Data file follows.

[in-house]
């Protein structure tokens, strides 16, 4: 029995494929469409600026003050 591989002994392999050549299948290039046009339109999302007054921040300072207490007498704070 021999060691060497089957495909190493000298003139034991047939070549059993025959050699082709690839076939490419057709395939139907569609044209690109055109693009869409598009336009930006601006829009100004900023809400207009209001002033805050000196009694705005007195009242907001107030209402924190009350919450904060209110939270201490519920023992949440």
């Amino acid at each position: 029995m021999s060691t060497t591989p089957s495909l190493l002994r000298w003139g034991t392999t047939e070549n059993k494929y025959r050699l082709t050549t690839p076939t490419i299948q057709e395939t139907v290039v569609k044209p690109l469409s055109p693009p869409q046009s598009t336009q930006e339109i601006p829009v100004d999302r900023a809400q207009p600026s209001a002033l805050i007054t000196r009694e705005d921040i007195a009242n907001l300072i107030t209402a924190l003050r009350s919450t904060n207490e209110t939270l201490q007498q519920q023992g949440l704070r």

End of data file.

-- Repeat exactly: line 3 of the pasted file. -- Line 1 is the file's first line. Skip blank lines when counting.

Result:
């Amino acid at each position: 029995m021999s060691t060497t591989p089957s495909l190493l002994r000298w003139g034991t392999t047939e070549n059993k494929y025959r050699l082709t050549t690839p076939t490419i299948q057709e395939t139907v290039v569609k044209p690109l469409s055109p693009p869409q046009s598009t336009q930006e339109i601006p829009v100004d999302r900023a809400q207009p600026s209001a002033l805050i007054t000196r009694e705005d921040i007195a009242n907001l300072i107030t209402a924190l003050r009350s919450t904060n207490e209110t939270l201490q007498q519920q023992g949440l704070r």